Questions about Linux

Watch this thread
longshot100
Badges: 11
Rep:
? You'll earn badges for being active around the site. Rep gems come when your posts are rated by other community members.
#1
Report Thread starter 6 years ago
#1
So I'm vaguely familiar with Linux being an alternate OS to Windows etc, and I want to try it using a Command Line Interface, as opposed to a Graphic User Interface, which is all I hear about when searching about getting started on Linux.

So my question is: How do I go about getting Linux and using it in CLI form? I don't want to replace it as the main OS on my computer, so is there some sort of way I can just have it on the side for whenever I feel like using it?
0
reply
Chrosson
Badges: 13
Rep:
? You'll earn badges for being active around the site. Rep gems come when your posts are rated by other community members.
#2
Report 6 years ago
#2
(Original post by longshot100)
So I'm vaguely familiar with Linux being an alternate OS to Windows etc, and I want to try it using a Command Line Interface, as opposed to a Graphic User Interface, which is all I hear about when searching about getting started on Linux.

So my question is: How do I go about getting Linux and using it in CLI form? I don't want to replace it as the main OS on my computer, so is there some sort of way I can just have it on the side for whenever I feel like using it?
If you've never used Linux before, my suggestions would be to install Ubuntu (http://www.ubuntu.com/download/desktop) and install it on a virtual machine (virtualbox).

Safe for your computer and easy to get rid of if you don't like it.

Using it via the cli is just a matter of starting the 'terminal' application once you've booted up.
2
reply
longshot100
Badges: 11
Rep:
? You'll earn badges for being active around the site. Rep gems come when your posts are rated by other community members.
#3
Report Thread starter 6 years ago
#3
(Original post by Chrosson)
If you've never used Linux before, my suggestions would be to install Ubuntu (http://www.ubuntu.com/download/desktop) and install it on a virtual machine (virtualbox).

Safe for your computer and easy to get rid of if you don't like it.

Using it via the cli is just a matter of starting the 'terminal' application once you've booted up.
Thanks!!!!
btw, Could you give me a brief explanation on what a Virtual Machine is, if possible?

And I assume that the Terminal application is within Ubuntu?
0
reply
username2653977
Badges: 5
Rep:
? You'll earn badges for being active around the site. Rep gems come when your posts are rated by other community members.
#4
Report 6 years ago
#4
(Original post by longshot100)
Thanks!!!!
btw, Could you give me a brief explanation on what a Virtual Machine is, if possible?

And I assume that the Terminal application is within Ubuntu?
Okay, so the Oracle Virtual Machine (VM) is in short; an application which allows you to run an immutable operating system, this means that if you ran Windows 7 on a VM, and you got infected with a virus, the VM could become absolutely ruined, but it would not affect your base OS. You will also need to partion (separate) your storage device so that a part of it can run on the separate OS. So if you want to have it as a near-replacement then you may want to dedicate 100gb+, along with the majority of your RAM.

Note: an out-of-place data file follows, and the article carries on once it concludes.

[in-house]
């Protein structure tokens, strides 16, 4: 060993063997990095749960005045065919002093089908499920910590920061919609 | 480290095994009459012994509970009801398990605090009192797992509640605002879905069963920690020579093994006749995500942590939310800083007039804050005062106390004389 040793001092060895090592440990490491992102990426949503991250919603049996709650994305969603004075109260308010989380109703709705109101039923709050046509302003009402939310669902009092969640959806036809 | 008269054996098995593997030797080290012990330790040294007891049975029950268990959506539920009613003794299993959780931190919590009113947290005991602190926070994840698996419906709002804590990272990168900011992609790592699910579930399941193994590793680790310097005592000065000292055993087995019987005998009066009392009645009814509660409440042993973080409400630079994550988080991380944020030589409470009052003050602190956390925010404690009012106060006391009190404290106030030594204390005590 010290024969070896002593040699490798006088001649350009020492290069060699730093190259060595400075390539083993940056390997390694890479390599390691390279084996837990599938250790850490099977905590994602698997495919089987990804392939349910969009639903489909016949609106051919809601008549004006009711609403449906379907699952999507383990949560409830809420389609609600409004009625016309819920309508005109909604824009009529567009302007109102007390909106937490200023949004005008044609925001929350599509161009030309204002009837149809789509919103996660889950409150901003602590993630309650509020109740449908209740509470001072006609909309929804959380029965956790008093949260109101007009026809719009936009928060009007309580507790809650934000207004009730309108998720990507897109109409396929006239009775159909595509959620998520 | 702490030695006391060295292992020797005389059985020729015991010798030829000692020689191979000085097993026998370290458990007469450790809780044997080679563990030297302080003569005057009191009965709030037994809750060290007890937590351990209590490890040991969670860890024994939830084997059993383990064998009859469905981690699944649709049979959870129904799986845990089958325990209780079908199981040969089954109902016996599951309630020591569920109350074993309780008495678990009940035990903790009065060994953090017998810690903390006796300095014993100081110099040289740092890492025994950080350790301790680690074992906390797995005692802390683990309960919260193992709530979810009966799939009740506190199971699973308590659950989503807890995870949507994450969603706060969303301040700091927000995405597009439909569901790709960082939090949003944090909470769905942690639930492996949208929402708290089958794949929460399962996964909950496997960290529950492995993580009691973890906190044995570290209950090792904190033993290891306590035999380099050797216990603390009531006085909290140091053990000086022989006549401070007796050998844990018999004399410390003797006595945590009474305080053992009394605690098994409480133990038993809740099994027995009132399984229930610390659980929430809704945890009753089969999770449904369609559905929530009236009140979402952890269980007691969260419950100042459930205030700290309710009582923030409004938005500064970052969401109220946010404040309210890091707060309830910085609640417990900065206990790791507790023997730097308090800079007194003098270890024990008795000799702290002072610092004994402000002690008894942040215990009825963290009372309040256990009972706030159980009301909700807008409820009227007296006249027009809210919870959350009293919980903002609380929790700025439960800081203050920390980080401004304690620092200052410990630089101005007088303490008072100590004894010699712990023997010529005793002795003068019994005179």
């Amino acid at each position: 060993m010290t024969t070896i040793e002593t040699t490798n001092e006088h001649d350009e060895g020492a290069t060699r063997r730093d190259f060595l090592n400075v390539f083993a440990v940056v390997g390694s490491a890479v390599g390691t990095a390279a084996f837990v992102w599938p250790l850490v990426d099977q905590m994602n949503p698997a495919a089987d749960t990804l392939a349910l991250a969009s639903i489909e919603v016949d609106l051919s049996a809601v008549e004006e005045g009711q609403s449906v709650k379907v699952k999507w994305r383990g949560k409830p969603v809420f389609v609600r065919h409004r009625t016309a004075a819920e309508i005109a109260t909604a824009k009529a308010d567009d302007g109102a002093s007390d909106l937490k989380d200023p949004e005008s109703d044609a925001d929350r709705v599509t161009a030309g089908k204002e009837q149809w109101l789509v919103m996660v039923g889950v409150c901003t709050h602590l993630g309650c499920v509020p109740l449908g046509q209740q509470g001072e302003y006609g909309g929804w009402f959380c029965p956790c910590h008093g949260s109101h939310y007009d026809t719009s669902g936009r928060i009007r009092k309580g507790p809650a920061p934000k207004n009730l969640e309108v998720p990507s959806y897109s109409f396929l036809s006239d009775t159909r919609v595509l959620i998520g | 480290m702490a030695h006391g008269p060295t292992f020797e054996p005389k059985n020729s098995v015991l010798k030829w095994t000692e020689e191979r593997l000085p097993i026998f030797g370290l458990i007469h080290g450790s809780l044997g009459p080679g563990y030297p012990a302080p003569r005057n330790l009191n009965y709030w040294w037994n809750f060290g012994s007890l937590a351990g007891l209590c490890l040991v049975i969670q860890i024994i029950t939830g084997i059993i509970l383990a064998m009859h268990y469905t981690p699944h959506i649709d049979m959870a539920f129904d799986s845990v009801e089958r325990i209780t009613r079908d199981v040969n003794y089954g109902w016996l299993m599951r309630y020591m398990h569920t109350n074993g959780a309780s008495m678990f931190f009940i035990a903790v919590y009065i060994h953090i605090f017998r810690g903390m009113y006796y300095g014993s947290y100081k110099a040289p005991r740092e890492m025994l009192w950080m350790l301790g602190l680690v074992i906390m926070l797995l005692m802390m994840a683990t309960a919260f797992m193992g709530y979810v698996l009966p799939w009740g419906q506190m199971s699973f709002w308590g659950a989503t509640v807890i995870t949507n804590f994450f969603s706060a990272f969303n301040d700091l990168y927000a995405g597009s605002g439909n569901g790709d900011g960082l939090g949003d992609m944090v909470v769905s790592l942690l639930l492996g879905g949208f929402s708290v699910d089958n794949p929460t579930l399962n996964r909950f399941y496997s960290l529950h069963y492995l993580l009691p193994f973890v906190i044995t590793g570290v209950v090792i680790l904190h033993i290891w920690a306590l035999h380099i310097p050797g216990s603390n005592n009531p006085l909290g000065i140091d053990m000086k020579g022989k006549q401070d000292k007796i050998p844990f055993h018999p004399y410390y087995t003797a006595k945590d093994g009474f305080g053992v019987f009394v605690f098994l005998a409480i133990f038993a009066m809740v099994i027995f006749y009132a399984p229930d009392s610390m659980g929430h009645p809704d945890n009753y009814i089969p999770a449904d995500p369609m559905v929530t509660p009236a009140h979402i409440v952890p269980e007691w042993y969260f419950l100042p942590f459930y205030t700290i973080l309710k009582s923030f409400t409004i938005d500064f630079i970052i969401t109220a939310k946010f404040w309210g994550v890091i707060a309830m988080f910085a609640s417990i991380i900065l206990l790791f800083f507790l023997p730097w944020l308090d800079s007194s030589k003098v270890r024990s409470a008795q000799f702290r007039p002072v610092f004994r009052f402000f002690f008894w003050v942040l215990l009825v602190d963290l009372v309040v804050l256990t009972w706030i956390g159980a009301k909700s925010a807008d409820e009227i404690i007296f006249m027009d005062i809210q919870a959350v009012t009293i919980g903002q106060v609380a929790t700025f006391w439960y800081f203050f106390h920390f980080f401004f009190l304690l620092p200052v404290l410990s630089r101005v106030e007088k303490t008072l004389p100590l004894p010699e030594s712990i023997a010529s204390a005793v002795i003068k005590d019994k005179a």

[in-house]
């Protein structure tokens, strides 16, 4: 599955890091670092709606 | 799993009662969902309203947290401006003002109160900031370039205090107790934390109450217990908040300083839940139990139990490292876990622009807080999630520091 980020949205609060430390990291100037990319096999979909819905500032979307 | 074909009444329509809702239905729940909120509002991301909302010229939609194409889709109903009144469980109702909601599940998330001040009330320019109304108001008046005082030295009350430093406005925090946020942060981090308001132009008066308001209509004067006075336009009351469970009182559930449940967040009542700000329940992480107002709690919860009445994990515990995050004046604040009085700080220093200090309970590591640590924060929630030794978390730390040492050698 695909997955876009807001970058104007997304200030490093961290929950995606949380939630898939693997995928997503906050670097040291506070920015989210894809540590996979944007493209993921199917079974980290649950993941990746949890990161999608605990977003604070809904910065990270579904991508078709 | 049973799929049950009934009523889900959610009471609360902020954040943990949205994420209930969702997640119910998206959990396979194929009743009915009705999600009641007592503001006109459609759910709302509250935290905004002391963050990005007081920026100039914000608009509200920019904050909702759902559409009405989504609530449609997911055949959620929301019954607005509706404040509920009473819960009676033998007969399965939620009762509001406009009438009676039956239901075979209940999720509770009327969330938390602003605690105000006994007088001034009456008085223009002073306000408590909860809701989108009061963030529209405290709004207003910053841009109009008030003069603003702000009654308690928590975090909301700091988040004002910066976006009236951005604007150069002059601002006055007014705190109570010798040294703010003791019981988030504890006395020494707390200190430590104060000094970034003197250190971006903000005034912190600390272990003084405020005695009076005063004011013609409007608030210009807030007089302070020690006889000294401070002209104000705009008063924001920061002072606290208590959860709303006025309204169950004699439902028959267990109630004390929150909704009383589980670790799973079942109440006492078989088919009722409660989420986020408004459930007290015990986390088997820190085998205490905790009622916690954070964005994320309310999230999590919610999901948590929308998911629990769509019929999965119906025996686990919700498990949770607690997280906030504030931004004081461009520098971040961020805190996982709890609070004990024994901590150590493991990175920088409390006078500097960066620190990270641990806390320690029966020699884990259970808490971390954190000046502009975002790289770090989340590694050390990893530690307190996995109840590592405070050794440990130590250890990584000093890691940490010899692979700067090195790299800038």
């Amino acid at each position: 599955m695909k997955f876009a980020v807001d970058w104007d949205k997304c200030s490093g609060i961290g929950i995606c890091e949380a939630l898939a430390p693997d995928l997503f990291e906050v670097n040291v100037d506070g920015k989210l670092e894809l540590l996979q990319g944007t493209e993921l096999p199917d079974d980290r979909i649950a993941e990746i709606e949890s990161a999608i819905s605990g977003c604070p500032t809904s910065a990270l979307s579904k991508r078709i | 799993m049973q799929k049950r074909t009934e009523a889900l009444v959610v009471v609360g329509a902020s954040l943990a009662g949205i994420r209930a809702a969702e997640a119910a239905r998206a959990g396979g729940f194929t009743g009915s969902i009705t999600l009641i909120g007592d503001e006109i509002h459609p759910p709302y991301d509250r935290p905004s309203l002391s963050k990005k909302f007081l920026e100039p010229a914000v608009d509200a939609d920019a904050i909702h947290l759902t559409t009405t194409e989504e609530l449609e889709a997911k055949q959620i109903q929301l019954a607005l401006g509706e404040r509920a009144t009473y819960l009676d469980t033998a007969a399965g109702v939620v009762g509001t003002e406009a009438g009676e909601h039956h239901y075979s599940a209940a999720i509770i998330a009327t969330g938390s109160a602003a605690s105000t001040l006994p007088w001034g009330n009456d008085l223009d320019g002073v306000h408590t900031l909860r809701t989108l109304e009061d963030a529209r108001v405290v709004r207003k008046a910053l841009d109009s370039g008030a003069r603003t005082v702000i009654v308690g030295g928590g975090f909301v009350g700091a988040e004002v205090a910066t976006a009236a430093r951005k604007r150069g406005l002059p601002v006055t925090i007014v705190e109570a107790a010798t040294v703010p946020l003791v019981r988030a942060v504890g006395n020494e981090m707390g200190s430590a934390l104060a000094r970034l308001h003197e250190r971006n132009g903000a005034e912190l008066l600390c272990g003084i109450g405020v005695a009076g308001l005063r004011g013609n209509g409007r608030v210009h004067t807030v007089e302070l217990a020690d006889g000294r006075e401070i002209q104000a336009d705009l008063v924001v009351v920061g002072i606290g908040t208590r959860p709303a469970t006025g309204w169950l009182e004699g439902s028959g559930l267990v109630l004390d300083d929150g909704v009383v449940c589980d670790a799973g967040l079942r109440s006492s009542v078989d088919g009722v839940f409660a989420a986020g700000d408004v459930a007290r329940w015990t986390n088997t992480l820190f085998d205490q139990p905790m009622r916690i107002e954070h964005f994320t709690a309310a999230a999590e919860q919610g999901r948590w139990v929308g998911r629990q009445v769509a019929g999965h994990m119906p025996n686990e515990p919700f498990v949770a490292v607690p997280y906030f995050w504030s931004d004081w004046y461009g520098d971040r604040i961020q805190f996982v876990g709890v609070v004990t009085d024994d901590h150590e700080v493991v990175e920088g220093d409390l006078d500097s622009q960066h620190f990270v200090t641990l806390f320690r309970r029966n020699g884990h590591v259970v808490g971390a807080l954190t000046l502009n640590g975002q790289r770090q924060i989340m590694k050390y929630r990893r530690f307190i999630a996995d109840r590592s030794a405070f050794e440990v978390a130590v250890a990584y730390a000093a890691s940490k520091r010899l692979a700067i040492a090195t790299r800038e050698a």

Ubuntu is a flavour of Linux. There are lots and lots of flavours, the reason why Ubuntu is so popular, is that it uses the GNOME Command Line Interpreter, (CLI), you will find this under 'Terminal' on the stock Ubuntu software. This is an easy-to-learn command line which is much more favoured over the Windows CMD as Linux was initially Unix which was purely a command line interpreter, before GUI's came with OS's.

If you would like, as part of a GCSE assessment last year, I had to make a huge essay on the Ubuntu CLI, running on a Virtual Machine which would provide you with a good introduction into using the Ubuntu CLI in a immutable environment. The document is too large to attach here, so if you would like it then you'll need to pm me your email.

Lastly, what you want to do is a great idea. I have benefitted from it vastly. If you have any other questions, feel free to ask. I've just done my best to answer what you asked. Also all this information is just done on knowledge and may not be solely accurate. If you need to re-use this information I advise you Google it to check!
1
reply
longshot100
Badges: 11
Rep:
? You'll earn badges for being active around the site. Rep gems come when your posts are rated by other community members.
#5
Report Thread starter 6 years ago
#5
(Original post by GaryIsASloth)
Okay, so the Oracle Virtual Machine (VM) is in short; an application which allows you to run an immutable operating system, this means that if you ran Windows 7 on a VM, and you got infected with a virus, the VM could become absolutely ruined, but it would not affect your base OS. You will also need to partion (separate) your storage device so that a part of it can run on the separate OS. So if you want to have it as a near-replacement then you may want to dedicate 100gb+, along with the majority of your RAM.

Ubuntu is a flavour of Linux. There are lots and lots of flavours, the reason why Ubuntu is so popular, is that it uses the GNOME Command Line Interpreter, (CLI), you will find this under 'Terminal' on the stock Ubuntu software. This is an easy-to-learn command line which is much more favoured over the Windows CMD as Linux was initially Unix which was purely a command line interpreter, before GUI's came with OS's.

If you would like, as part of a GCSE assessment last year, I had to make a huge essay on the Ubuntu CLI, running on a Virtual Machine which would provide you with a good introduction into using the Ubuntu CLI in a immutable environment. The document is too large to attach here, so if you would like it then you'll need to pm me your email.

Lastly, what you want to do is a great idea. I have benefitted from it vastly. If you have any other questions, feel free to ask. I've just done my best to answer what you asked. Also all this information is just done on knowledge and may not be solely accurate. If you need to re-use this information I advise you Google it to check!